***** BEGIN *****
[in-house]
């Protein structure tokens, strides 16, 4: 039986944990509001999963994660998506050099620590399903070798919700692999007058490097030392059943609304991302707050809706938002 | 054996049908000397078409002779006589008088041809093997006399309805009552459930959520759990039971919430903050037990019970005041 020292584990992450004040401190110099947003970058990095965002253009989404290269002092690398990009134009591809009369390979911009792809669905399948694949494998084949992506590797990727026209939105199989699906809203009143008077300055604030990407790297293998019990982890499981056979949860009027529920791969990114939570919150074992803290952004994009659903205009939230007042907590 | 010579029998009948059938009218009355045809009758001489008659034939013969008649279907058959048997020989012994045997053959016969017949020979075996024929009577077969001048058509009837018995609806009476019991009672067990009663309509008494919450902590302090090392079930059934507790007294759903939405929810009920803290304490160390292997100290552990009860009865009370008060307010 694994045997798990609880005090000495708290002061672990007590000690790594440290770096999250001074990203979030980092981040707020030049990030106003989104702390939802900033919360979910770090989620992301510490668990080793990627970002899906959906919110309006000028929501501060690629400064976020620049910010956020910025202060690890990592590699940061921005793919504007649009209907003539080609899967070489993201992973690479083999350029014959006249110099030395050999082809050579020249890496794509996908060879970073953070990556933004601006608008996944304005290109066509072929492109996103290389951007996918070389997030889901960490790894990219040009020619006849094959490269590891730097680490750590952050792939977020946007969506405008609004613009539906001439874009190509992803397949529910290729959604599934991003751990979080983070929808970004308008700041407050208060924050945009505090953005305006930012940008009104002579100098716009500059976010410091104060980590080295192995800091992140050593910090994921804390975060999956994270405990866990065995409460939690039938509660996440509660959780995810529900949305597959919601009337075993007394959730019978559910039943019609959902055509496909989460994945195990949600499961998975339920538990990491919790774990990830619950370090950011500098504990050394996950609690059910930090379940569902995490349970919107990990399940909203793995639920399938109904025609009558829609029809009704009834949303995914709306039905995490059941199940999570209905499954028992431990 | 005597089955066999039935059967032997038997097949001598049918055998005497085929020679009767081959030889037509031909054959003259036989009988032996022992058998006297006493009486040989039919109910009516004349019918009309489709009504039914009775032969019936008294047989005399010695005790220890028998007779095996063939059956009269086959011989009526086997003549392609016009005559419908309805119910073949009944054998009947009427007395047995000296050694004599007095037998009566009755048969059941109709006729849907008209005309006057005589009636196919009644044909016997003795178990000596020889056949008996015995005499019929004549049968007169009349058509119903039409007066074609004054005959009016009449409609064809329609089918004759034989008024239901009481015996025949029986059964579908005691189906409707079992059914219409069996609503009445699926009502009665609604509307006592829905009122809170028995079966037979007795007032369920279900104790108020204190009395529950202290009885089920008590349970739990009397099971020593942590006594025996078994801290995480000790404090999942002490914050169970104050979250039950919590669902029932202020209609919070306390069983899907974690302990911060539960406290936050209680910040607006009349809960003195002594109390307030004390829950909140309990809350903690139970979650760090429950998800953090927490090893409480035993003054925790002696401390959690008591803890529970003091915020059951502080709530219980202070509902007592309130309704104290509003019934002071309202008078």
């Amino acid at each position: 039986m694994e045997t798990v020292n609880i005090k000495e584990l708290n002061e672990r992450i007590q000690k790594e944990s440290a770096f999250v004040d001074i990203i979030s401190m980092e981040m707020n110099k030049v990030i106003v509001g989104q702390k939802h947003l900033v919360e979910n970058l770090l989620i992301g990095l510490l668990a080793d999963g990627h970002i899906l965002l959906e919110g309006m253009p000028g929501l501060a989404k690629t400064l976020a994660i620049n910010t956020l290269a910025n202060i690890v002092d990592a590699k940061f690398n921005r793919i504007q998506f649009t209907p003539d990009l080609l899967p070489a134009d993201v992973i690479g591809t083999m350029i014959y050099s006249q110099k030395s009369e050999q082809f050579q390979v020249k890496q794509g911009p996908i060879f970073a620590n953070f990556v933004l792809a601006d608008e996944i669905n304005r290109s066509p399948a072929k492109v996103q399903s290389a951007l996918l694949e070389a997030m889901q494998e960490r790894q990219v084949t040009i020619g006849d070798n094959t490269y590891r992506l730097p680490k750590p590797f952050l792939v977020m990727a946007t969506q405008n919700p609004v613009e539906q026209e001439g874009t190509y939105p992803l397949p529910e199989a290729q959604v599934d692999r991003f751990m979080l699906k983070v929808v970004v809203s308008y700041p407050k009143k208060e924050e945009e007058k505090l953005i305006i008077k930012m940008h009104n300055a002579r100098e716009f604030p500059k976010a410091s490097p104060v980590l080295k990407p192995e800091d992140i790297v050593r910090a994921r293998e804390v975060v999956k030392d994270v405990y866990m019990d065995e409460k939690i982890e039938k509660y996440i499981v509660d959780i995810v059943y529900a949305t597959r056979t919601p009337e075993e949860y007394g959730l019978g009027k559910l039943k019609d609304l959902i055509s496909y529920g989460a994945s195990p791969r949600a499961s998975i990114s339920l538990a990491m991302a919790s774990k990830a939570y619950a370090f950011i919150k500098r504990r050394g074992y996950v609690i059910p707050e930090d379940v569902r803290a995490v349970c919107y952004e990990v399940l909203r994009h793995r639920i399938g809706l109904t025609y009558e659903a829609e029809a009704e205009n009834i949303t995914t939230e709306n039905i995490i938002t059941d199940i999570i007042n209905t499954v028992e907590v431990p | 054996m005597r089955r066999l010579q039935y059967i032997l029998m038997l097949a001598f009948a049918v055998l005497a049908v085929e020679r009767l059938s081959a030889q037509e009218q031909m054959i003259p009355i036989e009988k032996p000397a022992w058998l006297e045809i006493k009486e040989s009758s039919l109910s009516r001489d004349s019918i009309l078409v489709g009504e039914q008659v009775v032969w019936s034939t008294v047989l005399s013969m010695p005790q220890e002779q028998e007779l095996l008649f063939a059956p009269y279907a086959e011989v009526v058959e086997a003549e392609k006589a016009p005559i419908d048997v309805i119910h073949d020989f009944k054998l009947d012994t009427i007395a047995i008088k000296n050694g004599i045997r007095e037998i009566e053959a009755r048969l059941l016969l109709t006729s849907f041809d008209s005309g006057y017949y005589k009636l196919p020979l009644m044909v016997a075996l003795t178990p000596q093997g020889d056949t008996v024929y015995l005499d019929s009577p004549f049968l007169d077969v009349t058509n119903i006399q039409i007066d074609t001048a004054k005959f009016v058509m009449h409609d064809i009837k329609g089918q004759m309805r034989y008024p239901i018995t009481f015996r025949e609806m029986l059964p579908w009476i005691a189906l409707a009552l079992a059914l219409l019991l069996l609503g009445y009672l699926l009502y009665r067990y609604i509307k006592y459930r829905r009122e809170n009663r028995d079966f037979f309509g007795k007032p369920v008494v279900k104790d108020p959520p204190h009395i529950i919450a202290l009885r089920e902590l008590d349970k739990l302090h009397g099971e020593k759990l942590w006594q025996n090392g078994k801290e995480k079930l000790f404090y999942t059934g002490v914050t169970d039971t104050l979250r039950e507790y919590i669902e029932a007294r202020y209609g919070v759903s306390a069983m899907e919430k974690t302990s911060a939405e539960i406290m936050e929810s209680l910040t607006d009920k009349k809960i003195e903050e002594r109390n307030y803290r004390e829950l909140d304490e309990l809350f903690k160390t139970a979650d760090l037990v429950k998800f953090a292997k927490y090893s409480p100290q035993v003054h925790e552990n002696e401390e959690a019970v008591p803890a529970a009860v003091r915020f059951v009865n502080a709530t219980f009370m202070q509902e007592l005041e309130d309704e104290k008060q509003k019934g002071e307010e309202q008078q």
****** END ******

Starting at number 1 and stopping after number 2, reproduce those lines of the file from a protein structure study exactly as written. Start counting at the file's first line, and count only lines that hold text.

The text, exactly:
[in-house]
């Protein structure tokens, strides 16, 4: 039986944990509001999963994660998506050099620590399903070798919700692999007058490097030392059943609304991302707050809706938002 | 054996049908000397078409002779006589008088041809093997006399309805009552459930959520759990039971919430903050037990019970005041 020292584990992450004040401190110099947003970058990095965002253009989404290269002092690398990009134009591809009369390979911009792809669905399948694949494998084949992506590797990727026209939105199989699906809203009143008077300055604030990407790297293998019990982890499981056979949860009027529920791969990114939570919150074992803290952004994009659903205009939230007042907590 | 010579029998009948059938009218009355045809009758001489008659034939013969008649279907058959048997020989012994045997053959016969017949020979075996024929009577077969001048058509009837018995609806009476019991009672067990009663309509008494919450902590302090090392079930059934507790007294759903939405929810009920803290304490160390292997100290552990009860009865009370008060307010 694994045997798990609880005090000495708290002061672990007590000690790594440290770096999250001074990203979030980092981040707020030049990030106003989104702390939802900033919360979910770090989620992301510490668990080793990627970002899906959906919110309006000028929501501060690629400064976020620049910010956020910025202060690890990592590699940061921005793919504007649009209907003539080609899967070489993201992973690479083999350029014959006249110099030395050999082809050579020249890496794509996908060879970073953070990556933004601006608008996944304005290109066509072929492109996103290389951007996918070389997030889901960490790894990219040009020619006849094959490269590891730097680490750590952050792939977020946007969506405008609004613009539906001439874009190509992803397949529910290729959604599934991003751990979080983070929808970004308008700041407050208060924050945009505090953005305006930012940008009104002579100098716009500059976010410091104060980590080295192995800091992140050593910090994921804390975060999956994270405990866990065995409460939690039938509660996440509660959780995810529900949305597959919601009337075993007394959730019978559910039943019609959902055509496909989460994945195990949600499961998975339920538990990491919790774990990830619950370090950011500098504990050394996950609690059910930090379940569902995490349970919107990990399940909203793995639920399938109904025609009558829609029809009704009834949303995914709306039905995490059941199940999570209905499954028992431990 | 005597089955066999039935059967032997038997097949001598049918055998005497085929020679009767081959030889037509031909054959003259036989009988032996022992058998006297006493009486040989039919109910009516004349019918009309489709009504039914009775032969019936008294047989005399010695005790220890028998007779095996063939059956009269086959011989009526086997003549392609016009005559419908309805119910073949009944054998009947009427007395047995000296050694004599007095037998009566009755048969059941109709006729849907008209005309006057005589009636196919009644044909016997003795178990000596020889056949008996015995005499019929004549049968007169009349058509119903039409007066074609004054005959009016009449409609064809329609089918004759034989008024239901009481015996025949029986059964579908005691189906409707079992059914219409069996609503009445699926009502009665609604509307006592829905009122809170028995079966037979007795007032369920279900104790108020204190009395529950202290009885089920008590349970739990009397099971020593942590006594025996078994801290995480000790404090999942002490914050169970104050979250039950919590669902029932202020209609919070306390069983899907974690302990911060539960406290936050209680910040607006009349809960003195002594109390307030004390829950909140309990809350903690139970979650760090429950998800953090927490090893409480035993003054925790002696401390959690008591803890529970003091915020059951502080709530219980202070509902007592309130309704104290509003019934002071309202008078």